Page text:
Innate immunity plays a key role against the nervous necrosis virus (NNV) before adaptive immunity kicks off during fish development. We have studied the interferon-inducible Mx and the antimicrobial peptide hepcidin genes to probe the status of innate immunity in red-spotted grouper, Epinephelus akaara larvae and juveniles. For this study we examined the NNV infections in the farmed E. akaara, to generate the complete coding sequences of Mx and hepcidin, and to characterize the expression during development. Red-spotted grouper NNV (RGNNV) was mainly detected in the brain, gills and heart of the sick groupers, and the larvae from 0 to 23. day-post hatching (dph) of the farmed asymptomatic groupers were detected RGNNV-positive using real-time PCR (RT-PCR). The open reading frame (ORF) of E. akaara Mx gene is 1878. bp long encoding a putative protein of 626 amino acids, while the ORF of hepcidin is 258. bp in length encoding 86 amino acid residues. An RT-PCR was optimized to estimate the expression patterns of Mx and hepcidin in E. akaara. Mx was constitutively expressed in head kidney, liver, spleen, heart, gills, muscle, brain, thymus and intestine, and it was first detected on 2. dph and increased to a higher level after 15. dph. Hepcidin was mainly expressed in the liver and intestine, and it was detected in the fertilized-egg showing and significantly increased expression after 29. dph. It could be hypothesized that the farmed groupers are RGNNV carriers, promoting vertical virus transmission from parents to the offspring, as the eggs were tested RGNNV positive. We can conclude that there should be a balance between the innate immunity and the RGNNV infection during early development, and RGNNV will outbreak when the innate immunity becomes weak and adaptive immunity is still immature. © 2013 Elsevier B.V.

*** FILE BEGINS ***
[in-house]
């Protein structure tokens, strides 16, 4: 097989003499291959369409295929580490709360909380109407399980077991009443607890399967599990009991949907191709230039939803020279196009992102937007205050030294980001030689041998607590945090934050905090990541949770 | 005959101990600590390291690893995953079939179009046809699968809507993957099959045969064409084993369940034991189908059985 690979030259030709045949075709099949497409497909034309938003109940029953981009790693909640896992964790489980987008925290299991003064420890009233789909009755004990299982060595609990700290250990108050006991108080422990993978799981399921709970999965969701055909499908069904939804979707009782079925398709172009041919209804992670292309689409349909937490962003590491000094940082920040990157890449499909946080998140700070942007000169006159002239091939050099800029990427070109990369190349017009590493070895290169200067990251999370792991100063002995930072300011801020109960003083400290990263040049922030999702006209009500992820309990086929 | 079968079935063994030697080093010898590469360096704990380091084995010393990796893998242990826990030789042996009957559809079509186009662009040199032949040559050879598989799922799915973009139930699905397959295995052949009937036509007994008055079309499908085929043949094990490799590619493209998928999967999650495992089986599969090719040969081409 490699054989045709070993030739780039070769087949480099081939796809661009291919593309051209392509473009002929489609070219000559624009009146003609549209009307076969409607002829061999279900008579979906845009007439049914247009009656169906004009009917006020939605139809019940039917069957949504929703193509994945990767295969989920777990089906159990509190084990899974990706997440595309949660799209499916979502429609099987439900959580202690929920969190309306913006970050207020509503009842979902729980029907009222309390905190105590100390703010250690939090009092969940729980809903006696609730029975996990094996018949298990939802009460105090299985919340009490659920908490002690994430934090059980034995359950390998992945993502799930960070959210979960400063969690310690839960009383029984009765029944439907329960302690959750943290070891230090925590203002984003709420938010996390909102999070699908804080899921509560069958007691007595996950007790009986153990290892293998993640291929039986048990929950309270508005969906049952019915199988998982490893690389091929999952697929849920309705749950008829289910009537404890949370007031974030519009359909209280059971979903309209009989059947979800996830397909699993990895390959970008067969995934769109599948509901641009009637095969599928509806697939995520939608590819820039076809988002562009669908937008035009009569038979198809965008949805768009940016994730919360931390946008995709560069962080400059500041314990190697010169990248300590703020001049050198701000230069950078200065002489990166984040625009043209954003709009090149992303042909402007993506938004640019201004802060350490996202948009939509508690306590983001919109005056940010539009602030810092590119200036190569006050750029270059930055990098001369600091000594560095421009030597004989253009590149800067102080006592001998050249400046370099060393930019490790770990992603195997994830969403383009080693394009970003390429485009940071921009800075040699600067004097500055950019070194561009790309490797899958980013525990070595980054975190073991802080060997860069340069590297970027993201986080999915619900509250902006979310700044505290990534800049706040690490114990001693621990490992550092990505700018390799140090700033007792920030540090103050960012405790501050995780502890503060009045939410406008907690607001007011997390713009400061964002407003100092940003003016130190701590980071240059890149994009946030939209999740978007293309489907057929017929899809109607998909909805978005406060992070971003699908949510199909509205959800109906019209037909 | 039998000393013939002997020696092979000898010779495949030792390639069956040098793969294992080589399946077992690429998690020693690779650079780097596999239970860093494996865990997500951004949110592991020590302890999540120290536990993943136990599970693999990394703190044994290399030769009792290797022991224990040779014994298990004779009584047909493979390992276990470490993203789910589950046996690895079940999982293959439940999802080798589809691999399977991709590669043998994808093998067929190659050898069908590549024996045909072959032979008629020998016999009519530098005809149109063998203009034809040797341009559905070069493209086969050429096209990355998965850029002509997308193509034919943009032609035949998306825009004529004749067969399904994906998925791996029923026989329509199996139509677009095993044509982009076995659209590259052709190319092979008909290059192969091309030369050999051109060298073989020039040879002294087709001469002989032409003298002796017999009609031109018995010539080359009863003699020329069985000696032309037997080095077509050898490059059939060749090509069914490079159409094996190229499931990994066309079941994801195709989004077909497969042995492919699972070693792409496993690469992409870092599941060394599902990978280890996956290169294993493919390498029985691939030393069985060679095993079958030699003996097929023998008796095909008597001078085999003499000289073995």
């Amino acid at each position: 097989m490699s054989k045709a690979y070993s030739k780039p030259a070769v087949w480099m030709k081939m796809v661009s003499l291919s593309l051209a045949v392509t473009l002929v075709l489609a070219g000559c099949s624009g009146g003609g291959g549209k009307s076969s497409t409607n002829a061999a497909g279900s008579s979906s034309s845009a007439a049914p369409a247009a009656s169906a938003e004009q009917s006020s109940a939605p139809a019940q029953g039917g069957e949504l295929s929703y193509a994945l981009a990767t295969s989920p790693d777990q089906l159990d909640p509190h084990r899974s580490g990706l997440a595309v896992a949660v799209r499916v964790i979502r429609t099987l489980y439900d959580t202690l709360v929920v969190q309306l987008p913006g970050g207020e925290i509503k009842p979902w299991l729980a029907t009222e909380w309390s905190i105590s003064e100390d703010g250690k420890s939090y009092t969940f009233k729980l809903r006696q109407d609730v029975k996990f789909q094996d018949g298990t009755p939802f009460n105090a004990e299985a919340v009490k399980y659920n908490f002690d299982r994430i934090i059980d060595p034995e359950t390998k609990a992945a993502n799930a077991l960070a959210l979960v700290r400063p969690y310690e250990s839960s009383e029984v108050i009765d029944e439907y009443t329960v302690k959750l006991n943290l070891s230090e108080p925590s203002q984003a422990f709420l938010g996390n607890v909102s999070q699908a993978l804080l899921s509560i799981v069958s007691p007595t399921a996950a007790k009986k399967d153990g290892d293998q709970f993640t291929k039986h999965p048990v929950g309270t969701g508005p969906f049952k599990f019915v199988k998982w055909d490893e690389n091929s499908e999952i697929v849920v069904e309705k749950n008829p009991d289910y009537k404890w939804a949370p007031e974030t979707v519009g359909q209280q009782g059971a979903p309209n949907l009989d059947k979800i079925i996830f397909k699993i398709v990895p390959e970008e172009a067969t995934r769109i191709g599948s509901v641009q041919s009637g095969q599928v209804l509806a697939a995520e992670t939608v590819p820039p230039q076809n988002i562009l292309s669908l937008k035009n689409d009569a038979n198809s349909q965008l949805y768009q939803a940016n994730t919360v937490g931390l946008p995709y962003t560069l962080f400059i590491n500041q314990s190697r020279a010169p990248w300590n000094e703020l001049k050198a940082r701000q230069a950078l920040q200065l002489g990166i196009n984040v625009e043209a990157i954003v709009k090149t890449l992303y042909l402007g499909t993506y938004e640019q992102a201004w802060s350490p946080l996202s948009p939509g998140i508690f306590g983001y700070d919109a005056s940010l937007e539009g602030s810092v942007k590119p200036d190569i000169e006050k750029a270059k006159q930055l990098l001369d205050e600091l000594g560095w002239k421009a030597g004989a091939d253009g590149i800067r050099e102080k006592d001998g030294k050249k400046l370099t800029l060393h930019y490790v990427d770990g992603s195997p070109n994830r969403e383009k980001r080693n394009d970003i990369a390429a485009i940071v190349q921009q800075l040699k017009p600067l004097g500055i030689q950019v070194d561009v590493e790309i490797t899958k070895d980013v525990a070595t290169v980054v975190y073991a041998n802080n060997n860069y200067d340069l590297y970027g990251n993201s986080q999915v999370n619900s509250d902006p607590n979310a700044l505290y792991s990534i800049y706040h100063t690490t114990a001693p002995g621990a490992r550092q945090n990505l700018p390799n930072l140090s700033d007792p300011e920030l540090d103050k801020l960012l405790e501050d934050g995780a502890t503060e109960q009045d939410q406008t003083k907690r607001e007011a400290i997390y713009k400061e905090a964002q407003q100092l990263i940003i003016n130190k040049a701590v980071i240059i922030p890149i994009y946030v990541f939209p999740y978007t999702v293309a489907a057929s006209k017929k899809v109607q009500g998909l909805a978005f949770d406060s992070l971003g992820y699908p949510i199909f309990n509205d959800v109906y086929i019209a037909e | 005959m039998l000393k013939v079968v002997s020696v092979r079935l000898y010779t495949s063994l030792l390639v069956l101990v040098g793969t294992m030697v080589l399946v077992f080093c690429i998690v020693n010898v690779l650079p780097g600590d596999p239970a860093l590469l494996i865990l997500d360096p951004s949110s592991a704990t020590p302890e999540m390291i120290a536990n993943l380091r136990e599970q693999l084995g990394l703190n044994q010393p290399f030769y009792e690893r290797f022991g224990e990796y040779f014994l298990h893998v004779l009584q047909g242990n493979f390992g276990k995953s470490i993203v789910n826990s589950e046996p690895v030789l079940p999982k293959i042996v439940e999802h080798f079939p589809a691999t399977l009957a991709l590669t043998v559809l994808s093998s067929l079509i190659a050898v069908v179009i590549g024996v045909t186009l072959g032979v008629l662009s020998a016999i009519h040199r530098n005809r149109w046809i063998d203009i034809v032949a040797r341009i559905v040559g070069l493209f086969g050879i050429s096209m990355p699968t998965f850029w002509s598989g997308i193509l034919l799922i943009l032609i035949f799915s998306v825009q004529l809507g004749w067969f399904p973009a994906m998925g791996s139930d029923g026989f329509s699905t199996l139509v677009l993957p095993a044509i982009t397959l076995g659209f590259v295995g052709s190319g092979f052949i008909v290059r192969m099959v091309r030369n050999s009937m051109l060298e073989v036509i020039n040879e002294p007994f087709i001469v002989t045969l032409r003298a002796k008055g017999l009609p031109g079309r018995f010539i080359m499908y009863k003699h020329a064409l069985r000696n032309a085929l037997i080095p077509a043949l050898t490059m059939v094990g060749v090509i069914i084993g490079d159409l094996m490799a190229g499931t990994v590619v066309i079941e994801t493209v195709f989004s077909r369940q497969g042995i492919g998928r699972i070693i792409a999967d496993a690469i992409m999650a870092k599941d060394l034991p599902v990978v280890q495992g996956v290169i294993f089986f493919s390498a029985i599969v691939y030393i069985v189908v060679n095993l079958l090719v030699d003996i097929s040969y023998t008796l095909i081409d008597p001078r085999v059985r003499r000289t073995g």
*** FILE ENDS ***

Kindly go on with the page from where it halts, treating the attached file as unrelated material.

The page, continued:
|Publication status||Published - 5 Sep 2013|
- Epinephelus akaara
- Innate immunity
- Nervous necrosis virus